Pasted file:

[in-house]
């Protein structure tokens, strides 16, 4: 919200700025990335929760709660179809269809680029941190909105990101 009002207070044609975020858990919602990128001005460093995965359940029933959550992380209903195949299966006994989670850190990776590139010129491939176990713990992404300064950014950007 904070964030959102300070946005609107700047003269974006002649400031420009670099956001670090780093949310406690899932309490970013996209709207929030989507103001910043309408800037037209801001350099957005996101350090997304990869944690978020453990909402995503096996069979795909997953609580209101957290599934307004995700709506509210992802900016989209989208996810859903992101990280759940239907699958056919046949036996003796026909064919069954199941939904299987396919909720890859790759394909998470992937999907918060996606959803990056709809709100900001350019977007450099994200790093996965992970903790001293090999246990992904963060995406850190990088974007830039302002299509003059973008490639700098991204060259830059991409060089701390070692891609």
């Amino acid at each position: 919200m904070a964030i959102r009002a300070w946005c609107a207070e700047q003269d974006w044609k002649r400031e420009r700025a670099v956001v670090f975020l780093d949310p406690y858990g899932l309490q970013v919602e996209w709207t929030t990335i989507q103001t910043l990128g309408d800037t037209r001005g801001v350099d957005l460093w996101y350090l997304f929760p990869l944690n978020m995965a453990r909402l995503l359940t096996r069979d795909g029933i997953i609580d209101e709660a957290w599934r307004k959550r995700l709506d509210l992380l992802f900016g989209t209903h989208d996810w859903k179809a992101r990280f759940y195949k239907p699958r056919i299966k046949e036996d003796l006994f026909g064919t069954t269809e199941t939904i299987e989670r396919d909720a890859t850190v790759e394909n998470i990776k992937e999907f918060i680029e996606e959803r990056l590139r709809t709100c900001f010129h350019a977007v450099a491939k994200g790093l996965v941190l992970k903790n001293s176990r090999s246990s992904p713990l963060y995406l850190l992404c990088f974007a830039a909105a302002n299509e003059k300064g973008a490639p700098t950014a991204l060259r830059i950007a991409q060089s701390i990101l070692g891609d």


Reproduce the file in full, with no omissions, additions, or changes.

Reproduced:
[in-house]
């Protein structure tokens, strides 16, 4: 919200700025990335929760709660179809269809680029941190909105990101 009002207070044609975020858990919602990128001005460093995965359940029933959550992380209903195949299966006994989670850190990776590139010129491939176990713990992404300064950014950007 904070964030959102300070946005609107700047003269974006002649400031420009670099956001670090780093949310406690899932309490970013996209709207929030989507103001910043309408800037037209801001350099957005996101350090997304990869944690978020453990909402995503096996069979795909997953609580209101957290599934307004995700709506509210992802900016989209989208996810859903992101990280759940239907699958056919046949036996003796026909064919069954199941939904299987396919909720890859790759394909998470992937999907918060996606959803990056709809709100900001350019977007450099994200790093996965992970903790001293090999246990992904963060995406850190990088974007830039302002299509003059973008490639700098991204060259830059991409060089701390070692891609």
């Amino acid at each position: 919200m904070a964030i959102r009002a300070w946005c609107a207070e700047q003269d974006w044609k002649r400031e420009r700025a670099v956001v670090f975020l780093d949310p406690y858990g899932l309490q970013v919602e996209w709207t929030t990335i989507q103001t910043l990128g309408d800037t037209r001005g801001v350099d957005l460093w996101y350090l997304f929760p990869l944690n978020m995965a453990r909402l995503l359940t096996r069979d795909g029933i997953i609580d209101e709660a957290w599934r307004k959550r995700l709506d509210l992380l992802f900016g989209t209903h989208d996810w859903k179809a992101r990280f759940y195949k239907p699958r056919i299966k046949e036996d003796l006994f026909g064919t069954t269809e199941t939904i299987e989670r396919d909720a890859t850190v790759e394909n998470i990776k992937e999907f918060i680029e996606e959803r990056l590139r709809t709100c900001f010129h350019a977007v450099a491939k994200g790093l996965v941190l992970k903790n001293s176990r090999s246990s992904p713990l963060y995406l850190l992404c990088f974007a830039a909105a302002n299509e003059k300064g973008a490639p700098t950014a991204l060259r830059i950007a991409q060089s701390i990101l070692g891609d």